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Gluten: Not Always Labeled When There

by Jacqueline M. Newman

Rice, Noodles, and Other Grain Foods

Summer Volume: 2019 Issue: 26(2) pages: 31 to 34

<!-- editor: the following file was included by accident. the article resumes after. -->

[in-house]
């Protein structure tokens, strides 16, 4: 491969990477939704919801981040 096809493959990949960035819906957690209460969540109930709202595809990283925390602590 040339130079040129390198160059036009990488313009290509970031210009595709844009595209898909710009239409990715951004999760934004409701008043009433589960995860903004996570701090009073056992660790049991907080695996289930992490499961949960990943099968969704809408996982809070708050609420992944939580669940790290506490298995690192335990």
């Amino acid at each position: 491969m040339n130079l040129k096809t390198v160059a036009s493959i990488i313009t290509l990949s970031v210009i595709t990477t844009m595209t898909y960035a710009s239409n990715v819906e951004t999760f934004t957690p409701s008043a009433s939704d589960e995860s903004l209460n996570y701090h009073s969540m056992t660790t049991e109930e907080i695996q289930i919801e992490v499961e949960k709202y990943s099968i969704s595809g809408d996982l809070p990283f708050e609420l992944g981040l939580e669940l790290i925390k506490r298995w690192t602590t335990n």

This common protein, most often in wheat, has two main components, gliadin and glutenin. When mixed with a liquid, they make gluten, a protein used in many bakery products that after being baked, as are gluten balls shown here, are chewy and elastic. Gluten can also be found when most wheat flours are used including often in pastas. breads, crackers, seasonings, and other items. There are some people who have a sensitivity to gluten; they should avoid it. This sensitivity grows the more they are exposed to gluten so if you are such a person, avoid all ingesting. Gluten causes an auto-immune disorder with serious stomach pain. Those with it need to know that every ingestion increases it. It can be found in imitation meat products popular with Chinese and other Buddhists and many vegetarians; it is in commercial bakery products, even in many that say they are gluten free; that is because of archaic labeling laws. Gluten provides texture, particularly after products are kneaded as it improves their texture. First common during the Tang Dynasty (618 - 907 CE) and thereafter, in the Song, Liao, and the Yuan Dynasties (960 - 1279; 1279 - 1227; and 1227 - 1368, respectively), some dishes then and now called ’drunken’ have no alcohol in them, but are made with wheat, soy, another bean, or a mixture of them, and with chili and/or sesame oil, lemon juice, a coagulant, or another grain with gluten so they do expand, get chewy, and/or elastic after adding a liquid, and are kneaded or mixed well. Gluten keeps their components together. If a product is green, it can have added sake, a Japanese wine often used in China, or crushed green leaves, a green ‘mucor’ mold, a chemical enhancement, or another ferment sitting in them for hours to improve their texture and/or taste. The Chinese are masters and do blend gluten with root vegetables, various beans or bean flours, spices, wheat and often with other replacements. Users with this sensitivity need to read food labels and know local laws. They should not consume foods that they might be allergic to; and they need to know that increased ingestion increases these sensitivities. Others need to know that consuming them can go against their religious beliefs. They should not eat any Imitation meats as they can have gluten in them and not be so listed. In the US and in some other countries, ‘gluten-free’ only means that the food has less than twenty parts per million or that gluten is not a stand-alone ingredient. Li Shih-chen, at the end of the 1500s, said its nature is sweet, cooling, and not toxic; and he knew Buddhists did not eat meat, fish, and eggs or drink alcoholic beverages to have a pure body and mind, so according to the Shurangama Sutra, they should not consume a drop of it because it destroys their hope of remaining compassionate forever. We know that if someone thinks they might be allergic or sensitive to gluten or have celiac disease or another similar sensitivity, they should not ingest any food made with it because their problems will increase with additional intake. We recommend contacting the manufacturer of a suspected product to ask if it does as laws in other countries can be different. Do not rely on just reading a food label. Gluten can have up to threequarters of the total weight in hard wheat and in many breads that are kneaded to improve their elasticity. Many wheat flours are high in gluten while pastry or soft flours usually have less but are not gluten free. Kneading increases gluten strands, makes a chewy dough, and these sensitivities do increase with every exposure, no matter how little gluten is in a product. Not every one can or should consume gluten because doing so can damage the small intestine, bloat the stomach, cause pain, swell the stool, increase headaches and painful skin irritations, increase depression and anxiety, increase joint and muscle pain, and other health issues. This was not known years ago when Li Khou Tsung-shih advised that white flour when chewed becomes sticky. He did not know it increased gluten because that was not known then nor was gluten known as the cause of these symptoms. In the Qin Min Yao Shui (QMYS), some did say there were problems when flour products were cooked in boiling water or felt slippery in the mouth, gluten was not named or known as the cause in earlier times. Do consult Joseph Needham’s Science & Civilization in China in its Volume VI No 5 where HT Huang talks about gluten sensitivities. If you suspect a negative reaction, consult your doctor or allergist.

                                                                                                                                                       
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